By default, it captures the call stack and attaches it to the exception in R, giving informative error messages:

Error in add1(1:5, 1:3): x and y are not the same length!


This matches the default behavior of base::stop() which captures the call info.

For complex calling patterns (e.g., creating an argument list and calling the Rcpp function with do.call), the resulting error messages are less helpful:

Error in (function (x, y) : x and y are not the same length!


If the internal error were being generated in R code, we might choose to use the call.=FALSE argument to base::stop to suppress the unhelpful (function (x, y) part of the error message, but we don’t (immediately) have a corresponding option in Rcpp. In this gallery post, we show how to suppress the call-stack capture of Rcpp::stop to give cleaner error messages.

### Error Messages

The key functionality was added to Rcpp by Jim Hester in Rcpp Pull Request #663. To generate an R-level exception without a call stack, we pass an optional false flag to Rcpp::exception. For example,

Error: x and y are not the same length!


This can’t capture the R level call stack, but it is at least cleaner than the error message from the previous example.

Note that here, as elsewhere in C++, we need to handle exceptions using a try/catch structure, but we do not add it explicitly because RcppAttributes automatically handles this for us.

### Warnings

Similar to Rcpp::stop, Rcpp also provides a warning function to generate R level warnings. It has the same call-stack capture behavior as stop.

For the direct call case:

Warning in add4(1:5, 1:3): x and y are not the same length!

[1] 2 4 6 4 5


For the indirect call case:

Warning in (function (x, y) : x and y are not the same length!

[1] 2 4 6 4 5


If we want to suppress the call stack info in this warning, we have to drop down to the C-level R API. In particular, we use the Rf_warningcall function, which takes the call as the first argument. By passing a NULL, we suppress the call:

Warning: x and y are not the same length!

[1] 2 2 3 4 5


## A C++11 Implementation

The above methods work, but they are not as clean as their Rcpp::stop and Rcpp::warning counterparts. We can take advantage of C++11 to provide similar functionality for our call-free versions.

Basing our implementation on the C++11 implementation of Rcpp::stop and Rcpp::warning we can define our own stopNoCall and warningNoCall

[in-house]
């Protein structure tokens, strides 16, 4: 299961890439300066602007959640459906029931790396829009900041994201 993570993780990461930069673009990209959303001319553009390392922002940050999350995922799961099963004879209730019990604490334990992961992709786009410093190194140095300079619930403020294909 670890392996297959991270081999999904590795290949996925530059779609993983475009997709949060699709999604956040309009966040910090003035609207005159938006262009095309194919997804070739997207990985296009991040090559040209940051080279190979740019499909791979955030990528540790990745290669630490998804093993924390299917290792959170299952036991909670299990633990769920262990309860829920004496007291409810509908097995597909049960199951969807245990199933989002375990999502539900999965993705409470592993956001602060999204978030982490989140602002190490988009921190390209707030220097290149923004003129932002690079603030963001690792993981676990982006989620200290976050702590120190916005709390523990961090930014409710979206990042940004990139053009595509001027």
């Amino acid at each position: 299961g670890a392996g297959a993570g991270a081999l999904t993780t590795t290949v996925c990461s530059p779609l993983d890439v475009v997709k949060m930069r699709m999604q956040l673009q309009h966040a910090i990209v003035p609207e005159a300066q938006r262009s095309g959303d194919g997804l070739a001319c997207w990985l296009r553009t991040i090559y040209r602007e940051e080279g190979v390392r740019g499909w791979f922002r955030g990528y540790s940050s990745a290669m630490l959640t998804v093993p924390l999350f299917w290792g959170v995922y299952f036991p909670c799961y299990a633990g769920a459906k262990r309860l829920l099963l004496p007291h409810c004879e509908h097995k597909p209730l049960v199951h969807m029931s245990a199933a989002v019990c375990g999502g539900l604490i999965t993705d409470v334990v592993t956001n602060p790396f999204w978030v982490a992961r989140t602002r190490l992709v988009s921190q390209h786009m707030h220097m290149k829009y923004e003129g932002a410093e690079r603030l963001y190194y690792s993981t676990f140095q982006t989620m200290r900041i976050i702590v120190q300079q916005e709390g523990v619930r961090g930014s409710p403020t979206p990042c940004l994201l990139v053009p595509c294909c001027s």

Warning: x and y are not the same length!

[1] 2 4 6 4 5

Error: x and y are not the same length!


Note that we used C++11 variadic templates here – if we wanted to do something similar in C++98, we could use essentially the same pattern, but would need to implement each case individually.

## March 07, 2018

### Introduction

The RcppArrayFire package provides an interface from R to and from the ArrayFire library, an open source library that can make use of GPUs and other hardware accelerators via CUDA or OpenCL.

The official R bindings expose ArrayFire data structures as S4 objects in R, which would require a large amount of code to support all the methods defined in ArrayFire’s C/C++ API. RcppArrayFire instead, which is derived from RcppFire by Kazuki Fukui, follows the lead of packages like RcppArmadillo or RcppEigen to provide seamless communication between R and ArrayFire at the C++ level.

### Installation

Please note that RcppArrayFire is developed and tested on Linux systems. There is preliminary support for Mac OS X.

In order to use RcppArrayFire you will need the ArrayFire library and header files. While ArrayFire has been packaged for Debian, I currently prefer using upstream’s binary installer or building from source.

RcppArrayFire is not on CRAN, but you can install the current version via drat:

If you have installed ArrayFire in a non-standard directory, you have to use the configure argument --with-arrayfire, e.g.:

### A first example

Let’s look at the classical example of calculating via simulation. The basic idea is to generate a large number of random points within the unit square. An approximation for can then be calculated from the ratio of points within the unit circle to the total number of points. A vectorized implementation in R might look like this:

pi ~=  3.13999

   user  system elapsed
0.102   0.009   0.111


A simple way to use C++ code in R is to use the inline package or cppFunction() from Rcpp, which are both possible with RcppArrayFire. An implementation in C++ using ArrayFire might look like this:

pi ~=  3.14279

   user  system elapsed
0.000   0.001   0.000


Several things are worth noting:

1. The syntax is almost identical. Besides the need for using types and a different function name when generating random numbers, the argument f32 to randu as well as the float type catches the eye. These instruct ArrayFire to use single precision floats, since not all devices support double precision floating point numbers. If you want and can to use double precision, you have to specify f64 and double.

2. The results are not the same since ArrayFire uses a different random number generator.